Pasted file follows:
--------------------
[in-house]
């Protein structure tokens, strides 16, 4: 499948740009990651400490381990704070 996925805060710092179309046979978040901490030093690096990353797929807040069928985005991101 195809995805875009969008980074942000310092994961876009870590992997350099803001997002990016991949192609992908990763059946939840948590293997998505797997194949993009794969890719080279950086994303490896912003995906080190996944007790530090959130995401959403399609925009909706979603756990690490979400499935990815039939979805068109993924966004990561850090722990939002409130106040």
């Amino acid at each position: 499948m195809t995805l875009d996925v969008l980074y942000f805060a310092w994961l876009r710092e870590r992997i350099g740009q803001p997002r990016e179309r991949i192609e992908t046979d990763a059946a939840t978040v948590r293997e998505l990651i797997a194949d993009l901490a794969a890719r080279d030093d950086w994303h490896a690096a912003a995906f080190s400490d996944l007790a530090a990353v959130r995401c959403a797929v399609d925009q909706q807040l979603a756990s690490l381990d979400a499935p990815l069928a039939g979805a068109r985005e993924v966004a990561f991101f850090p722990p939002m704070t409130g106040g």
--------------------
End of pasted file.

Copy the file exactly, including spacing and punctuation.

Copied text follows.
[in-house]
């Protein structure tokens, strides 16, 4: 499948740009990651400490381990704070 996925805060710092179309046979978040901490030093690096990353797929807040069928985005991101 195809995805875009969008980074942000310092994961876009870590992997350099803001997002990016991949192609992908990763059946939840948590293997998505797997194949993009794969890719080279950086994303490896912003995906080190996944007790530090959130995401959403399609925009909706979603756990690490979400499935990815039939979805068109993924966004990561850090722990939002409130106040």
């Amino acid at each position: 499948m195809t995805l875009d996925v969008l980074y942000f805060a310092w994961l876009r710092e870590r992997i350099g740009q803001p997002r990016e179309r991949i192609e992908t046979d990763a059946a939840t978040v948590r293997e998505l990651i797997a194949d993009l901490a794969a890719r080279d030093d950086w994303h490896a690096a912003a995906f080190s400490d996944l007790a530090a990353v959130r995401c959403a797929v399609d925009q909706q807040l979603a756990s690490l381990d979400a499935p990815l069928a039939g979805a068109r985005e993924v966004a990561f991101f850090p722990p939002m704070t409130g106040g």